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Wild animals typically don't have cesarean sections to deliver their babies.
However, when veterinarians at the Bristol Zoo in the U.K. saw that a soon-to-be mama gorilla was showing signs of pre-eclampsia, a potentially life-threatening pregnancy complication, they decided to intervene in a bid to save the mother and her baby.
The C-section happened Feb. 12, and the zoo says the Western lowland gorillas — both baby and mother — are both doing well now.
According to a statement on the Bristol Zoo's website, the baby gorilla needed help breathing when she was born. She now has gorilla keepers who work full time to nurse her to health. She weighs just over two pounds, 10 ounces.
Her mother, Kera, is currently in recovery and also has a team of experts focused on her health.
The Bristol Zoo C-section is the first of its kind at the zoo, and one of only a few recorded worldwide.
The senior curator of animals at Bristol, John Partridge, said in the zoo's statement, "The birth of any gorilla is a rare and exciting event but the birth of a baby gorilla by cesarean section is even more unusual."
According to Partridge, the team that decided to operate on Kera were well aware that they were intervening in an important way. "“It wasn’t a decision that we took lightly," he said.
"We needed to act fast in order to give the best possible treatment to mother and baby and to avoid the possibility of losing the baby,” he said.
Veterinarians decided that the baby gorilla would need to be removed surgically, and David Cahill, a gynecologist at St. Michael's hospital and professor in reproductive medicine and medical education at the University of Bristol, took the lead on the operation. This was Cahill's first C-section on a gorilla, though he has plenty of experience on humans.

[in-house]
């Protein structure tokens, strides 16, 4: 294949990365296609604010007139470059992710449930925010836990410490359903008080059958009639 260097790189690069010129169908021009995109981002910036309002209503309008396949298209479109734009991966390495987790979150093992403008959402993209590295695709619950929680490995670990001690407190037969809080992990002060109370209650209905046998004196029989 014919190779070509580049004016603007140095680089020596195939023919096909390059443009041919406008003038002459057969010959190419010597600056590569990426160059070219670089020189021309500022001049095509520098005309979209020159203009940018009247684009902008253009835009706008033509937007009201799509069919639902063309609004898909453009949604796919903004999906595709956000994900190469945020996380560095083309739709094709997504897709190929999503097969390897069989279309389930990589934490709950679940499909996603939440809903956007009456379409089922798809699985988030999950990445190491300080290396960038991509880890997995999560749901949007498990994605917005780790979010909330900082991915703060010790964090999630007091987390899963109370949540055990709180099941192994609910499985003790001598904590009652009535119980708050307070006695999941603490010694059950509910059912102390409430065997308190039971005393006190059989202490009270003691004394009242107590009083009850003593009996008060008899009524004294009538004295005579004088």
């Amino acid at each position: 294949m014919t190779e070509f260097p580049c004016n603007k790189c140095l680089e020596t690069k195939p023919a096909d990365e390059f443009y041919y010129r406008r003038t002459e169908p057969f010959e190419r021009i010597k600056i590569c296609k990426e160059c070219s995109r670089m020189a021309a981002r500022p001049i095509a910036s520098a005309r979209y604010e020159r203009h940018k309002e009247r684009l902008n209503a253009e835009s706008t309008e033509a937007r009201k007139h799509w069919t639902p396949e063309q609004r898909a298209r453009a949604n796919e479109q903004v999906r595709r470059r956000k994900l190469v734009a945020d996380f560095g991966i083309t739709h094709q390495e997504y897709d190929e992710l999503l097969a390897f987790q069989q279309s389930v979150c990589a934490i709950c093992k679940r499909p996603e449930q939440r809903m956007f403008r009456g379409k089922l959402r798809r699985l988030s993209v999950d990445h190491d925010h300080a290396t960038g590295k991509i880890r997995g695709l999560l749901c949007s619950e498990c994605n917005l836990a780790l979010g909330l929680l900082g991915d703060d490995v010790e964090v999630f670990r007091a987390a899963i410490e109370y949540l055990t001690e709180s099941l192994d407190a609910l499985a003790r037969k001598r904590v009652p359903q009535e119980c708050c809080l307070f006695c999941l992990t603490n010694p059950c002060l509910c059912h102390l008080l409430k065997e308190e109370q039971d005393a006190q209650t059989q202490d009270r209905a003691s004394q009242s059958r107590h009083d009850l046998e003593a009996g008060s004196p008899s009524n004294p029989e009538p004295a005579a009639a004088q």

Cahill said, "Along with having my own children, this is probably one of the biggest achievements of my life and something I will certainly never forget."
Cahill visited the zoo and confirmed that the two gorillas are on their way to full recovery.
The curator of mammals at Bristol Zoo also confirmed the baby is well, and that the zookeepers who are with her are getting some quality baby gorilla time.
"The first few days were critical for the baby, it was vital that she was kept warm and began taking small amounts of formula milk," she explained. "We started ‘skin-to-skin’ contact— a process used with human newborn babies — and she responded well to this and is getting stronger and more alert each day.”
The baby gorilla does not yet have a name, but we're thinking it should start with a C. Does Cuddlebug work?